Staphylococcus epidermidis, a human skin commensal, is the most frequent isolate from infections of medical indwelling devices. This fact reflects the ubiquitous nature of S. epidermidis on the skin and the risk of contamination of a medical device before or during insertion1. A counteraction strategy is to develop coatings of medical devices to reduce bacterial adhesion and kill adhered microbes.
The global rise in antibiotic resistance calls for new treatment options, such as antibacterial photodynamic therapy2. The resulting formation of reactive oxygen species and /or toxic photoproducts may reduce resistance development compared to traditional antibiotics. Curcumin2 is a plant-derived food colourant (E100) which absorbs violet-blue light (λmax430 nm). Its physico-chemical properties demand addition of excipients to increase solubility and stability, such as the Pluronic® F 127 (poloxamer 407) 3.
Curcumin was synthesised as previously described2 and protected from light. Curcumin was dissolved in DMSO and diluted in Pluronic® F 127 (dissolved in PBS)3. Irradiation of samples was performed with visible light in the absorption range of curcumin (radiant exposure: 18 J/cm2). S. epidermidis (ATCC 35984) were grown in brain heart infusion (5% CO2). Aggregation of S. epidermidis was investigated by light microscopy after growth in liquid media. Bacterial adhesion was investigated after 90 minutes exposure to Pluronic® F 127-coated surfaces of a 12 well plate (Corning). Bacterial adhesion and survival were also studied in Pluronic® F 127/curcumin-coated wells as described above when simultaneously exposed to blue light.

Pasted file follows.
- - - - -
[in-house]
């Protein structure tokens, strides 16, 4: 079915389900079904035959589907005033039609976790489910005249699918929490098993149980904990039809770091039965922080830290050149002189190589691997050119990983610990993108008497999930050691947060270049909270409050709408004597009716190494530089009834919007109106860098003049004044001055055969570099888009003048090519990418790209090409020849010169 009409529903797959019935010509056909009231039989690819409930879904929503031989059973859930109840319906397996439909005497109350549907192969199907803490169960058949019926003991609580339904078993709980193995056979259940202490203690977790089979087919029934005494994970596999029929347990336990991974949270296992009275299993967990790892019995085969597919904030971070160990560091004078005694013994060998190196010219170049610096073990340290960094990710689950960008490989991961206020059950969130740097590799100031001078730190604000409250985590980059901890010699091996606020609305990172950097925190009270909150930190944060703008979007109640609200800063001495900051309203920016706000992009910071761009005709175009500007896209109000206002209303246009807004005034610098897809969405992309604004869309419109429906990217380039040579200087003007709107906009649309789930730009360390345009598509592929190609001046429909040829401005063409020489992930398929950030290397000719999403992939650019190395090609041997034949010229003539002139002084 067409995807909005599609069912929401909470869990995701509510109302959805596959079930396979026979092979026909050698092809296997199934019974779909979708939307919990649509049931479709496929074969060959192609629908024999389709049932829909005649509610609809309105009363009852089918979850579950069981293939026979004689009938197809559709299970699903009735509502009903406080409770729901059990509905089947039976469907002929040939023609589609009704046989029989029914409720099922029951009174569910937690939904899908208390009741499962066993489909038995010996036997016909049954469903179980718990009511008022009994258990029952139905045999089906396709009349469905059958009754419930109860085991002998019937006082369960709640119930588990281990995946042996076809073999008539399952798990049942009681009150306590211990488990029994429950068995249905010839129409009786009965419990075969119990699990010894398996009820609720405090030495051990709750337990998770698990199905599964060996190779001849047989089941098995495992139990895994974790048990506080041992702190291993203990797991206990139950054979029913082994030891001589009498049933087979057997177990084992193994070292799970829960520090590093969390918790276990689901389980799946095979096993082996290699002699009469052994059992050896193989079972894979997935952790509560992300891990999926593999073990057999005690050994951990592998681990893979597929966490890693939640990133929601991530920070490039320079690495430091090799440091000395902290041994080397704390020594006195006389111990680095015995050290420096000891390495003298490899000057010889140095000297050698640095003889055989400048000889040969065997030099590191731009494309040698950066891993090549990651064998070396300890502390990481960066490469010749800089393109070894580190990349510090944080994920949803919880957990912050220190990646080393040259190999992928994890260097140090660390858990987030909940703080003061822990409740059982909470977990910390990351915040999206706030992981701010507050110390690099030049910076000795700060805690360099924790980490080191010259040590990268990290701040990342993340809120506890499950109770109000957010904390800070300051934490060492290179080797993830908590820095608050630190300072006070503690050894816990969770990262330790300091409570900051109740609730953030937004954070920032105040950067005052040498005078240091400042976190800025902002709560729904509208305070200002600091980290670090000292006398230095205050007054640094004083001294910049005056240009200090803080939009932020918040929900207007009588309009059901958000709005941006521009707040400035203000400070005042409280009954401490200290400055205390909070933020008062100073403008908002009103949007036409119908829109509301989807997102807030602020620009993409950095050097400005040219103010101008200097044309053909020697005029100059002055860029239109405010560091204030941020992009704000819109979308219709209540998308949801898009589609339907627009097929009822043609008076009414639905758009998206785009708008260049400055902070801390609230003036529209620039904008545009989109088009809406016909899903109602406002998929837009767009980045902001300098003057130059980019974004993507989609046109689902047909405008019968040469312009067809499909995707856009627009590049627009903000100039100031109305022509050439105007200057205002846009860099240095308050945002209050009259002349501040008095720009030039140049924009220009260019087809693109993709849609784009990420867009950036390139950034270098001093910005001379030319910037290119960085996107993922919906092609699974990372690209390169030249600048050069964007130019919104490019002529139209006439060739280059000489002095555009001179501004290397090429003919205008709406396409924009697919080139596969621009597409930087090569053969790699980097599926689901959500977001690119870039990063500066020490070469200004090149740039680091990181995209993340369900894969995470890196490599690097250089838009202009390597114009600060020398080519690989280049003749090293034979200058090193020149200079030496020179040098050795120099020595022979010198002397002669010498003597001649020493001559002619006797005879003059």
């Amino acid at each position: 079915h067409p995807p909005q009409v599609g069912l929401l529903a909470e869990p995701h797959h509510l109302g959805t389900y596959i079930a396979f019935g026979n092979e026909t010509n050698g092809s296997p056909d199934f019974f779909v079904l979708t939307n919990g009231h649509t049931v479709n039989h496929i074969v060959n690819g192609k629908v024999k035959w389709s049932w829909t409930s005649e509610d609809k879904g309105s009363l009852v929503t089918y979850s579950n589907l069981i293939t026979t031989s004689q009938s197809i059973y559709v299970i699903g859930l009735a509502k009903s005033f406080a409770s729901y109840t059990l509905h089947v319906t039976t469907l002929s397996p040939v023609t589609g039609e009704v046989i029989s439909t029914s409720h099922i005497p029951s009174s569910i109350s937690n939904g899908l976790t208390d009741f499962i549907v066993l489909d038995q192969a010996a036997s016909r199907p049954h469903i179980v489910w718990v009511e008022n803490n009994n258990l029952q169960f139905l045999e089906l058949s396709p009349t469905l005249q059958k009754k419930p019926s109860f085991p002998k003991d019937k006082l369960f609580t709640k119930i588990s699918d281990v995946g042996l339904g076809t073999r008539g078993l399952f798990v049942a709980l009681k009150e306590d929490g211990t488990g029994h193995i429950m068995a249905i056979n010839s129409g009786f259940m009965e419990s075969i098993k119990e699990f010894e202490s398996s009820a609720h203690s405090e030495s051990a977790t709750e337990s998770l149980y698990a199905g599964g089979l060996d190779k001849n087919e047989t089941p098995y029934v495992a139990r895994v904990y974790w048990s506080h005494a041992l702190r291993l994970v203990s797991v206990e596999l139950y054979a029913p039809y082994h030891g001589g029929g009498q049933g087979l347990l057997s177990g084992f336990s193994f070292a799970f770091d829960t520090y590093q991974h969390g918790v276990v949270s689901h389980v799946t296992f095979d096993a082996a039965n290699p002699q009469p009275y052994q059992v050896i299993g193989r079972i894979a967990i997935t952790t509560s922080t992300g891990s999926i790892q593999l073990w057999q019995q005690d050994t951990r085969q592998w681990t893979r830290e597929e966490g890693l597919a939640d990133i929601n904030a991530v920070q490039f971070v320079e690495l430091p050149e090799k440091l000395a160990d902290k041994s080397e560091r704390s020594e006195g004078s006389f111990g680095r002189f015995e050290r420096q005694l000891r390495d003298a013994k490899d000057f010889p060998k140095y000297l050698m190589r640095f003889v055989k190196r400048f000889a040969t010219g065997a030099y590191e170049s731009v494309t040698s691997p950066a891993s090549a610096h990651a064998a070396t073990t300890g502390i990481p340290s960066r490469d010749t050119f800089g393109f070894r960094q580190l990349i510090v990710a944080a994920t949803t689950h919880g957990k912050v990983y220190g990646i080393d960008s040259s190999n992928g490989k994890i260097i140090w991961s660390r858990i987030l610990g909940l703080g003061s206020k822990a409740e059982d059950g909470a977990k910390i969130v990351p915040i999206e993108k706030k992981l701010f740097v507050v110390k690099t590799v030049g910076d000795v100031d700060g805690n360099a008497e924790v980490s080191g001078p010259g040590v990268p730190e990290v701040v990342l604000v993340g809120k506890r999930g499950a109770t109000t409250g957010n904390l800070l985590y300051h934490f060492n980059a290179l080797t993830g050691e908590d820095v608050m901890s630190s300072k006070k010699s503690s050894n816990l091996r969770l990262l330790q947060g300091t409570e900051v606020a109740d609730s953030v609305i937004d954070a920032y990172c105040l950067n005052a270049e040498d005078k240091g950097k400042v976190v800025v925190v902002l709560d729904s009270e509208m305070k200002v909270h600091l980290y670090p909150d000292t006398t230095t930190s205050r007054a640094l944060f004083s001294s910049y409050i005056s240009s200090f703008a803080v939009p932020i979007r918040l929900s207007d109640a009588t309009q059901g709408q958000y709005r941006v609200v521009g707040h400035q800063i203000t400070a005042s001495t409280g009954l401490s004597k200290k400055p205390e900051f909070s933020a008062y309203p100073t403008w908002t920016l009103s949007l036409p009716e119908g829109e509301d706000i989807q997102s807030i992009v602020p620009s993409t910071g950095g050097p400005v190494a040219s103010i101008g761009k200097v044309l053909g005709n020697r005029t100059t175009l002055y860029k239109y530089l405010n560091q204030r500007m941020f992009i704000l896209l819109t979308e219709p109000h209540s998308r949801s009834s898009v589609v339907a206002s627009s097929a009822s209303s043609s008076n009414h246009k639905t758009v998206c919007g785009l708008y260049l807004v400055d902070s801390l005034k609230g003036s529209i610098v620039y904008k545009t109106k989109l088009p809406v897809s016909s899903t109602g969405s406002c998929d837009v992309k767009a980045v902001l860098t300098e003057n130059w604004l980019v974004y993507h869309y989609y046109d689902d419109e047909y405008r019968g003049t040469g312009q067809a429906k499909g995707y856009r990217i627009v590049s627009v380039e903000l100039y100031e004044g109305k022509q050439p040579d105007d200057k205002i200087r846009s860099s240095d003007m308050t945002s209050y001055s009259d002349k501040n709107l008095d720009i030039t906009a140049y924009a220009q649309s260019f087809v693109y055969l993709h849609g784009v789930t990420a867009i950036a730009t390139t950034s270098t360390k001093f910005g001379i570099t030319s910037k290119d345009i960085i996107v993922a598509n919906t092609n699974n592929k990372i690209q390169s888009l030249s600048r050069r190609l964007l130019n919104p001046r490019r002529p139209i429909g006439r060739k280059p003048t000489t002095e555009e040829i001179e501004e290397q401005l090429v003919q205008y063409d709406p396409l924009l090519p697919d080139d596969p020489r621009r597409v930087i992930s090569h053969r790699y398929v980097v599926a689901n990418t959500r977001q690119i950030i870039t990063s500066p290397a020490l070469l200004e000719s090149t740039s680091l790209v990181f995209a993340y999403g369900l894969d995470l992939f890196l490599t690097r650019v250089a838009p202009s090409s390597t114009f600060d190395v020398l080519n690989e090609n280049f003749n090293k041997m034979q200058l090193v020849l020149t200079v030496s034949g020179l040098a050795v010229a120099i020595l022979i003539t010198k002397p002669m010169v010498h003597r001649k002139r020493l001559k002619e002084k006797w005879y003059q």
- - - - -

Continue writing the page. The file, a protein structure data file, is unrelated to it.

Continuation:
Pluronic® F 127 dissolved in the medium induced aggregation of S. epidermidis in a concentration dependent manner. Pluronic® F 127 (8%)-coated (without curcumin) surfaces reduced adhesion of S. epidermidis 157-fold compared to uncoated surfaces. The anti-adhesive properties of Pluronic® F 127 were preserved in samples containing curcumin with and without blue light as well as to the light control alone. Photoactivated curcumin dissolved in Pluronic® F 127 reduced the number of viable adhered S. epidermidis.
DISCUSSION & CONCLUSIONS
Pluronic® F 127 may be used as an excipient in curcumin formulations for application in antibacterial photodynamic therapy to reduce adhesion and eradicate adhered bacteria. Further investigations must be carried out to reveal the susceptibility of S. epidermidis biofilms to the experimental combination of treatment agents.
1Uçkay I, Pittet D, Vaudaux P, Sax H, Lew D, Waldvogel F. Foreign body infections due to Staphylococcus epidermidis. Ann Med. 2009;41:109-19
2Wikene KO, Bruzell E, Tønnesen HH. Characterization and antimicrobial phototoxicity of curcumin dissolved in natural deep eutectic solvents. Eur J Pharm Sci. 2015;80:26-32
3Vukićević M, Hegge AB, Vulić P, Tønnesen HH. Poloxamer-based curcumin solid dispersions for ex tempore preparation of supersaturated solutions intended for antimicrobial photodynamic therapy. Pharm Dev Technol. 2015; 20: 863–871
Antibacterial and anti-adhesive properties of Pluronic® F127 solutions in the absence or presence of photoactivation
H. Valen1, B. Blomqvist2, I. S Dragland1, I.Tho2, E. Bruzell1, H. H. Tønnesen2
1 Nordic Institute of Dental Materials, Oslo, Norway
2 Department of Pharmacy, School of Pharmacy, University of Oslo, Oslo, Norway